ESG Reporting Now Center Stage

Environmental, Social and Governance (ESG) reporting by corporations was once of interest to a small group of investors and others. Now, with the growing interest in environmental concerns, ESG has become a major area of interest. Companies have long had to report to their investors, but according to Chris Ruggeri, national managing principal at Deloitte, in reporting on Deloitte’s recent CEO survey, “CFOs and IROs have a growing list of stakeholders beyond Wall Street: customers, employees, vendors, regulators, philanthropists, social responsibility monitors and others who want to know how their company’s strategy and financial performance are benefiting their community and the world at large.”[1] 

According to a report from Morgan Stanley, the number of S&P 500 companies publishing some form of ESG disclosure increased from 20 percent in 2011 to 86 percent in 2018, a massive change for companies. And stakeholders are making use of the information by broadening the range of metrics used in evaluating corporate performance. This is consistent with the recent statement of the Business Roundtable on the purpose of a corporation, which can be found on its website. It broadens the purpose of companies well beyond simply making money, although that is of course still central and very important, but does include the idea of supporting the communities in which they work, respecting the people in their communities and protecting the environment by embracing sustainable practices across their businesses.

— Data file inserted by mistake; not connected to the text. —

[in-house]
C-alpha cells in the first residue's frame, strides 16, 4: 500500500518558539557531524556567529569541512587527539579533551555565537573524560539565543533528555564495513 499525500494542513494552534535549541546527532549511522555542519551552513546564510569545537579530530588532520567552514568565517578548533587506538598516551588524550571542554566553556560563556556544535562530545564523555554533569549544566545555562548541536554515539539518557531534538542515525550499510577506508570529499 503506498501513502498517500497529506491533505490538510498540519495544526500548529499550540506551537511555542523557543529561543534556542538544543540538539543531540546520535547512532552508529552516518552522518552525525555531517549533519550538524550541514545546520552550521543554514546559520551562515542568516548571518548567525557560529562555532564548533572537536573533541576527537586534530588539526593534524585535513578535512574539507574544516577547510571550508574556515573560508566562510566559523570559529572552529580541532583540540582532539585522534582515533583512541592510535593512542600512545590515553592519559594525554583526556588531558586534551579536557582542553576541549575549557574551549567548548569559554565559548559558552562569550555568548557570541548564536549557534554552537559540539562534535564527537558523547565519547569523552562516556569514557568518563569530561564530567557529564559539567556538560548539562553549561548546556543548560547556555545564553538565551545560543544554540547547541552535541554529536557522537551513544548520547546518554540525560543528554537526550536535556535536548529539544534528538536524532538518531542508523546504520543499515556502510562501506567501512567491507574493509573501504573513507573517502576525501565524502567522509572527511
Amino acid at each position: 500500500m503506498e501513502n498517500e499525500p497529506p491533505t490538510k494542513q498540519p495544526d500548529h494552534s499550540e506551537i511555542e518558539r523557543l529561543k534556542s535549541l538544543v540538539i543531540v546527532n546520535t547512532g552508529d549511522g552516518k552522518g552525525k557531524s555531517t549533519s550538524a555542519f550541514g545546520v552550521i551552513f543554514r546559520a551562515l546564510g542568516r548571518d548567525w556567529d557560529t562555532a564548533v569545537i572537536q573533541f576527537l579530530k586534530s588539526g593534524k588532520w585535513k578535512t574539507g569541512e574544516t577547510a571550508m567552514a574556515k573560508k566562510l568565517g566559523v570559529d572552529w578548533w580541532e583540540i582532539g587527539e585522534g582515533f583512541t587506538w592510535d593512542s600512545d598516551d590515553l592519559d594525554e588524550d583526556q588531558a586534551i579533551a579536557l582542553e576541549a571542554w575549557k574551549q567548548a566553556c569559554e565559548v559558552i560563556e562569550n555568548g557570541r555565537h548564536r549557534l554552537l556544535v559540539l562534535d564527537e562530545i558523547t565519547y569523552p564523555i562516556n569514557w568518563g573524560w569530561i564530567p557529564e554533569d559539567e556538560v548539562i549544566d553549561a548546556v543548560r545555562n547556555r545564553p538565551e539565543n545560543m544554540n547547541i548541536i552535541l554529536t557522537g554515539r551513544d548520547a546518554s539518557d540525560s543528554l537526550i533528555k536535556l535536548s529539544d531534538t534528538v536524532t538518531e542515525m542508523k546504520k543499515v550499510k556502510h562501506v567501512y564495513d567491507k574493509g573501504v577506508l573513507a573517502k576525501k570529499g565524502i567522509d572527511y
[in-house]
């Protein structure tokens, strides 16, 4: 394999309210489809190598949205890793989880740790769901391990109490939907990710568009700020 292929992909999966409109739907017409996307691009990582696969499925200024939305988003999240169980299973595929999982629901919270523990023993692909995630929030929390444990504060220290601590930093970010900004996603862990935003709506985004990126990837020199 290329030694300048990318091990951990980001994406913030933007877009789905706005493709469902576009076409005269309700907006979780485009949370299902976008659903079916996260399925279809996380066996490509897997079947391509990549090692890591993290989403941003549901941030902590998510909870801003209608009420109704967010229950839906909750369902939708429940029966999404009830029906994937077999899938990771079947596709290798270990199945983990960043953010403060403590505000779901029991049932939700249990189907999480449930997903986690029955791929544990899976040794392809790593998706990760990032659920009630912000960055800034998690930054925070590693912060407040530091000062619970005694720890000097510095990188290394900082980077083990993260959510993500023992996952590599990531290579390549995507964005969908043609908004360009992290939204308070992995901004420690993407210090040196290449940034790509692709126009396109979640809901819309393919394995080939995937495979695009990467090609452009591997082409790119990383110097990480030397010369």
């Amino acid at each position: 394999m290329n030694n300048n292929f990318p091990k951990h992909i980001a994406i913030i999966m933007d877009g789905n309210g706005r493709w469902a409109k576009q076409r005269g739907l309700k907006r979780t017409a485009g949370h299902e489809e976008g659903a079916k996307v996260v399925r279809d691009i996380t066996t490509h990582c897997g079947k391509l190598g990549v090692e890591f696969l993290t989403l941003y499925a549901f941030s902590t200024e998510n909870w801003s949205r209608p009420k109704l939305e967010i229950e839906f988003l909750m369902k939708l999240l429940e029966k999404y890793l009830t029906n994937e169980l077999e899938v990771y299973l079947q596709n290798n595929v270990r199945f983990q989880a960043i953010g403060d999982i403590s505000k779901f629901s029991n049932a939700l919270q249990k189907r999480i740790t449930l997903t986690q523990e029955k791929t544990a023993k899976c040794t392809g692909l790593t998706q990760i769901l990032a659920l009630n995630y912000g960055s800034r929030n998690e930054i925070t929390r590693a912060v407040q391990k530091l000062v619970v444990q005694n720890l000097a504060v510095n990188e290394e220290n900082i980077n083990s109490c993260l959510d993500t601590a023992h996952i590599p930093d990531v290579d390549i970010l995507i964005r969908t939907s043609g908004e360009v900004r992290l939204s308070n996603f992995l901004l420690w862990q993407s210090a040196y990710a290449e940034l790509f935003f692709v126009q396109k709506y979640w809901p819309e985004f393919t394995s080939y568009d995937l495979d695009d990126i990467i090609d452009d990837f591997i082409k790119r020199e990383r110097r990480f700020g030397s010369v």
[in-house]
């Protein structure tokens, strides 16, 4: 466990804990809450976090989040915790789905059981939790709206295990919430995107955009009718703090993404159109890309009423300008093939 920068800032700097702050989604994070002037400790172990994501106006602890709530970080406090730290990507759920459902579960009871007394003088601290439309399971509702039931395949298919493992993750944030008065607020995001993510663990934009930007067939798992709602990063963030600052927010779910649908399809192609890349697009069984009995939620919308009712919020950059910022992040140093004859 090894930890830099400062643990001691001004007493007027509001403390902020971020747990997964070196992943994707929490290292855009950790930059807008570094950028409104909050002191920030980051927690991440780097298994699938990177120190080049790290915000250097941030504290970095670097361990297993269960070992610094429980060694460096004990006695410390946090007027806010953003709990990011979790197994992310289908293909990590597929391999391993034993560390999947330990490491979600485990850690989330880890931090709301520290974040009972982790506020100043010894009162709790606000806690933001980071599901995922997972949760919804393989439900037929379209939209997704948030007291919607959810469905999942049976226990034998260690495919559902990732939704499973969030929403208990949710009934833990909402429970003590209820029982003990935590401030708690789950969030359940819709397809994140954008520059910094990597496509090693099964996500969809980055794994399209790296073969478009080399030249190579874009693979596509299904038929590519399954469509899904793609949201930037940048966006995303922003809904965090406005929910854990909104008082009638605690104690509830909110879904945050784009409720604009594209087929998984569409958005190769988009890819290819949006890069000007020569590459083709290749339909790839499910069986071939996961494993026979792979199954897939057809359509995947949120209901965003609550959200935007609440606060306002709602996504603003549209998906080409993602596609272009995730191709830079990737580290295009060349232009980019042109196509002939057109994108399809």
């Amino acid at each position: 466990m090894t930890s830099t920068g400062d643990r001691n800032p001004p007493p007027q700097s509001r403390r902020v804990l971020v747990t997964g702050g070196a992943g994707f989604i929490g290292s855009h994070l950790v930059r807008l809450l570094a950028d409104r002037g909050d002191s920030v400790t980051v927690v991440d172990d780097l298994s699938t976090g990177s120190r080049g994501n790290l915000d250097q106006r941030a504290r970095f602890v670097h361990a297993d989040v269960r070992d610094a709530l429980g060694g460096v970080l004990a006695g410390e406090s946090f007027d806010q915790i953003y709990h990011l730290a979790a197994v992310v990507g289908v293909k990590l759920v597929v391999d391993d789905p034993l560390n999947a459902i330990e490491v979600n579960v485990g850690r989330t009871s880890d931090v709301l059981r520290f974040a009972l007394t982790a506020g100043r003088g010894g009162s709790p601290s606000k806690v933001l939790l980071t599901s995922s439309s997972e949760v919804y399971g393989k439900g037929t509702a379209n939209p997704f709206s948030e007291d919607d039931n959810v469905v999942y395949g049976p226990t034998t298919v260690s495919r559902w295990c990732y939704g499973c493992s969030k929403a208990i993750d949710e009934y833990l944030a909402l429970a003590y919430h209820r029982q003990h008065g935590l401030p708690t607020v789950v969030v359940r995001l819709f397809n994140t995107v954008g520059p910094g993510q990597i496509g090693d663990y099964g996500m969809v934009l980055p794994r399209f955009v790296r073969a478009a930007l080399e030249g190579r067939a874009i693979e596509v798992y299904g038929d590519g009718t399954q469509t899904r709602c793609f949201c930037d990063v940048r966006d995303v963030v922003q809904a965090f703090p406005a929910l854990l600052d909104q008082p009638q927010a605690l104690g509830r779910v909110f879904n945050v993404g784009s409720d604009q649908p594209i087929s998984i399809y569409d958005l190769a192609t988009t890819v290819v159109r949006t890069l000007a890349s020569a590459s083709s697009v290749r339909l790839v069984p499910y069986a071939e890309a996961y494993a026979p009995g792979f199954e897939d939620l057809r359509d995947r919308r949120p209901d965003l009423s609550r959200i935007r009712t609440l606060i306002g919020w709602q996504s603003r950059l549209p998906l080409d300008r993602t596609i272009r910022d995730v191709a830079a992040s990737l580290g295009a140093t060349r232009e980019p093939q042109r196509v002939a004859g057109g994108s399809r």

High flying rhetoric to some, perhaps, but it is signed by 181 CEO’s and the Roundtable is a very influential source.  

[1] IR Magazine, “Activism, guidance and purpose: The IR issues on the minds of CFOs”, Chris Ruggeri, Feb 19, 2020

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